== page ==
The City of Durham Trust

Trust AGM

The Annual General Meeting of the Trust will take place on Wednesday 9th May 2018 at 7:15pm in room 201 in Elvet Riverside 2. Please note the change from our usual venue. The meeting will consider the 2018 Annual Report, which also includes the Agenda.

At 8pm, after the AGM, Irwin Thompson from the Society of Antiquaries of Newcastle Upon Tyne will give a lecture on The Durham Flood of 1771. Non-members will be very welcome.

Many people will have heard of this flood, which swept away Prebends Bridge, but it also swept away people’s livelihoods. How did they cope, in the days before insurance was available? What happened was that the gentry and the clergy collected funds and distributed it via a Flood Relief Committee. Its records have been transcribed, along with those of the corresponding Tyne flood. Irwin Thompson will set out what has been found.

Join the Trust

The City of Durham Trust is a membership organisation, and if you care about Durham City you should consider joining us, to support the work we do and influence our policies.

Standard membership costs just £15 a year, with a lower rate of £10 for retired people and discounted joint membership. Life membership is available for £200. This page has an online membership form.

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Praise for Trust’s Bulletin

A letter from John Pacey in the March 30 edition of the Durham Times praises an article in Bulletin 83, which makes a telling comparison between Durham and St Andrews Universities.

St. Andrew's University, ranked just after Cambridge and Oxford, and just before Durham has not, unlike Durham, identified the need for major expansion to enable it to maintain academic excellence, its Strategic Plan providing as follows:

St. Andrews has always been a small university, and intends to stay relatively small. The intimacy of the Town, the closeness of the community and the interaction of Town and Gown are key elements in the St. Andrews experience.

Bulletin No. 83 goes on to conclude:

Durham is the Country’s only university town with parity between resident and student numbers; no other town approaches this ratio. The present Master Plan will alter even this “balance”, and means that the City will have to adjust further to the University – rather than the University adjusting to the City – and thereby assume increasingly the character of a campus settlement. In so doing it reaffirms the metaphor of the University,traditionally considered to be the goose that laid the golden egg, now proving to be the cuckoo in the nest.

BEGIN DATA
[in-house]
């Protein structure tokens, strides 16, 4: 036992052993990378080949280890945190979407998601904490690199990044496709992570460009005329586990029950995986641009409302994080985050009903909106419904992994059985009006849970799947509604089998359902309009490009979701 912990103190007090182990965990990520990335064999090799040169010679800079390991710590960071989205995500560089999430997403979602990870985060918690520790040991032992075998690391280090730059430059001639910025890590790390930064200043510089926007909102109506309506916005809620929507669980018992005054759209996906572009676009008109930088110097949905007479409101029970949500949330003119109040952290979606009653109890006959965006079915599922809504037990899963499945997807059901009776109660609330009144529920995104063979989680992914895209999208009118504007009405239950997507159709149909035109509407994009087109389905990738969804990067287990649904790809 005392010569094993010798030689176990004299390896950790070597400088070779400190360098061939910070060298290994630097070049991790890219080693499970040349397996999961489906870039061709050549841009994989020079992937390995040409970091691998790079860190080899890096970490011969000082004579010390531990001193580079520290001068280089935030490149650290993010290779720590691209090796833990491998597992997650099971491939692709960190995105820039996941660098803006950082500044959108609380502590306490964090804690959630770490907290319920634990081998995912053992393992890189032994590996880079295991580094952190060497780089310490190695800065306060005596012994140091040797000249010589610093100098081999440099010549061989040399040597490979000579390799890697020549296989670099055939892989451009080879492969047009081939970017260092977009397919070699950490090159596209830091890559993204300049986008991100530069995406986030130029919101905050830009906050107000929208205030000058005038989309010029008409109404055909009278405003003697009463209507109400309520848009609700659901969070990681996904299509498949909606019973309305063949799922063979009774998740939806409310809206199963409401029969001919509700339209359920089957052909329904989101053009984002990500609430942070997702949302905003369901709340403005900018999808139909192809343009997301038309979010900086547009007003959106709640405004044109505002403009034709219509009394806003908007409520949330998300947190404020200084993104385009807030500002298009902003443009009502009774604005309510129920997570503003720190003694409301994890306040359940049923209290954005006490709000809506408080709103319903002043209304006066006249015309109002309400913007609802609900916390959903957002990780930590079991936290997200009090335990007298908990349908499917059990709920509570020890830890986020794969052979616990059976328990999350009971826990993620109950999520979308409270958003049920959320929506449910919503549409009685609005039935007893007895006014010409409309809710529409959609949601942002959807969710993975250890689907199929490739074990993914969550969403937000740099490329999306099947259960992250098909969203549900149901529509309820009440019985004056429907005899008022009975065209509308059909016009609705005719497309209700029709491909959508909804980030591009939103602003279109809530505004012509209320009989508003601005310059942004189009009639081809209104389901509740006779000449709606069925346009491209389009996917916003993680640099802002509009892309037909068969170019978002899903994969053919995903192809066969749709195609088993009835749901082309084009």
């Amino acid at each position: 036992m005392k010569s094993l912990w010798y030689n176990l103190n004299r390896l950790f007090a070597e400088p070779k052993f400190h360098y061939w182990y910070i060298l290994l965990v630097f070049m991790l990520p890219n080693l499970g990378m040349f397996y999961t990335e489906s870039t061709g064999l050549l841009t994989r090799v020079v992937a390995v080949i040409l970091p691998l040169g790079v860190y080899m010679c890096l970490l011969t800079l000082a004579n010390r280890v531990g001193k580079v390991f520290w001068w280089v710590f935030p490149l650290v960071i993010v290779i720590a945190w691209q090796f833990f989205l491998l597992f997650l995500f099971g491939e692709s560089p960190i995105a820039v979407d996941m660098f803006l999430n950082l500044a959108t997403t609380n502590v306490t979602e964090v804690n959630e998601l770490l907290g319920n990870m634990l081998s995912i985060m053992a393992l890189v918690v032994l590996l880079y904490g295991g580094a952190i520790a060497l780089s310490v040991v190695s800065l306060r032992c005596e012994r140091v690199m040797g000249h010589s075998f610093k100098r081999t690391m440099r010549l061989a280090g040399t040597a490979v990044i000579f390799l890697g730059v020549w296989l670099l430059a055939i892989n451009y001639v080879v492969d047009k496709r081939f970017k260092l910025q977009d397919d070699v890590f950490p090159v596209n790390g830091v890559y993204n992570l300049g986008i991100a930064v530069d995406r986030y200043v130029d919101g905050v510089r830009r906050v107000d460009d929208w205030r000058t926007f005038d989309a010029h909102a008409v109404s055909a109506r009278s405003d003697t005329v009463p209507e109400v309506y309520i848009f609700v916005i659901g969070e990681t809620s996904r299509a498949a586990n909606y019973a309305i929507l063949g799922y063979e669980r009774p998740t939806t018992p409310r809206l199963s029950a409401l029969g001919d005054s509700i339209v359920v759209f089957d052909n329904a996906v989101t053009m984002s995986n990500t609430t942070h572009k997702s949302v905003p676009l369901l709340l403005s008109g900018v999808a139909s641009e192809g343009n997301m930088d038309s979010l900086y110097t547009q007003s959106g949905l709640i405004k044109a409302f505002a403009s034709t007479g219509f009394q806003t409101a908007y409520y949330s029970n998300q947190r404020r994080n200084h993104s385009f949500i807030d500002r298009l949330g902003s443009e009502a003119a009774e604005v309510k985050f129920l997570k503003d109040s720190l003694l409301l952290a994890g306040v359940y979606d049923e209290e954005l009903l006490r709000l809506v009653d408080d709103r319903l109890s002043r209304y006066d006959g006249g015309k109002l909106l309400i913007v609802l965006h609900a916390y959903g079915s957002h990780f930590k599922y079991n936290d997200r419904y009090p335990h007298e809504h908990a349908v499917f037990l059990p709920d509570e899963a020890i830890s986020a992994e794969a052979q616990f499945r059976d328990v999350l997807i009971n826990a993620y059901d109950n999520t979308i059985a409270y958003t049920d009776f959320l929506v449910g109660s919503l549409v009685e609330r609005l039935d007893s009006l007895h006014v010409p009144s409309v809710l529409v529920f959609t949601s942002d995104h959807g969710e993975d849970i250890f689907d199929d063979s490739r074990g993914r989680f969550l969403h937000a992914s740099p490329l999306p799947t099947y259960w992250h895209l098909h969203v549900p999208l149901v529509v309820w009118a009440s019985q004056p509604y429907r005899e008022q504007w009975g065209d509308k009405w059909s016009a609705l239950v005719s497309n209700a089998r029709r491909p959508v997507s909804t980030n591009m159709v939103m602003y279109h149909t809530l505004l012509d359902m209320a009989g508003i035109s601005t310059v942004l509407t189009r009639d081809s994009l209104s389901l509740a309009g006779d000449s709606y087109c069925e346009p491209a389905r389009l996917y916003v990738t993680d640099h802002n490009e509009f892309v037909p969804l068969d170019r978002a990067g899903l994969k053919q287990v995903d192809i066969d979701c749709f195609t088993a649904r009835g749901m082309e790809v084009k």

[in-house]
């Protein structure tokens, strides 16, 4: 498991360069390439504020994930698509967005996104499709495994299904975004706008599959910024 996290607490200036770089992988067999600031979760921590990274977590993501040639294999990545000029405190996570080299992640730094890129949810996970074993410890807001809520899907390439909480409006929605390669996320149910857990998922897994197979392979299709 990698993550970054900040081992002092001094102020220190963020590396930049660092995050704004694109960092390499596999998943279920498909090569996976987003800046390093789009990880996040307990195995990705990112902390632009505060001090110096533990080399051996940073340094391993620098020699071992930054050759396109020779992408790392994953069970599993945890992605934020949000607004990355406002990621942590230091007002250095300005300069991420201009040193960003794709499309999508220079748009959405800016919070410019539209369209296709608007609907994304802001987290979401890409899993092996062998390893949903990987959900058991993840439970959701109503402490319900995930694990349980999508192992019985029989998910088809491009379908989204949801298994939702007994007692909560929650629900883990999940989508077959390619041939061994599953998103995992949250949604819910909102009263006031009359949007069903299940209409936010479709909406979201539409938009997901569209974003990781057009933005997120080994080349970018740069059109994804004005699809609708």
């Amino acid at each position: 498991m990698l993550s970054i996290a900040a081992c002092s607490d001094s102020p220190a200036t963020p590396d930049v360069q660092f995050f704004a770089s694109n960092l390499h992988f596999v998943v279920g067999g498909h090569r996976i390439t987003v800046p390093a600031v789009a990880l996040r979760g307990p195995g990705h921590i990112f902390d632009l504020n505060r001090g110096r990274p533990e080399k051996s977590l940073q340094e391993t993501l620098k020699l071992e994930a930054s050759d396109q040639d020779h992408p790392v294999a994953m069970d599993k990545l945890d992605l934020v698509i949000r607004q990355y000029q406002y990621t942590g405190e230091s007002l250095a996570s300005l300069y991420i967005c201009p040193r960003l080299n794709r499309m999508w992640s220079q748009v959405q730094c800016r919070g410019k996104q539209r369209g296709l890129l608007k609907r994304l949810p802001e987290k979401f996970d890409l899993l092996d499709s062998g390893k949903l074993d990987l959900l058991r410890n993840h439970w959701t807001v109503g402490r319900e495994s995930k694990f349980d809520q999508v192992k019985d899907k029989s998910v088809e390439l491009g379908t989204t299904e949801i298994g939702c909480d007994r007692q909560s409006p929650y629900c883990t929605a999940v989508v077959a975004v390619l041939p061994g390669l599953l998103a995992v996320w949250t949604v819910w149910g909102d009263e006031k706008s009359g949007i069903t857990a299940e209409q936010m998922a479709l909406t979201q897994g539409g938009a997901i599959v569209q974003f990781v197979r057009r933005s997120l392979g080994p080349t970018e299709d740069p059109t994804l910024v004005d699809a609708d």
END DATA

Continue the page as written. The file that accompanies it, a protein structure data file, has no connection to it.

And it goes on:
Mr Pacey concludes “I urge all who share my concern for the future of Durham City to read the full City of Durham Trust article” which you can do by following that link and turning to page 2.

The County Durham Plan

Trust responds to the Issues and Options consultation

After receiving legal advice, Durham County Council has been obliged to start preparing the County Durham Plan from the beginning, at the Issues and Options stage. (For the background to all this, see New readers start here)

The City of Durham Trust has now submitted responses on 40 separate matters raised in the Council’s Issues and Options consultation, which ended on August 8th. You can read all of them here. Among the points we make are:

The County Durham Plan is important for everyone in County Durham because it will set out the new development that is planned for the county. It contains allocations which show where development will take place and how it will be managed. The Plan also contains policies for determining planning applications. As long as there is planning uncertainty developers will seek to exploit this by pursuing their financial interests regardless of the needs of local communities.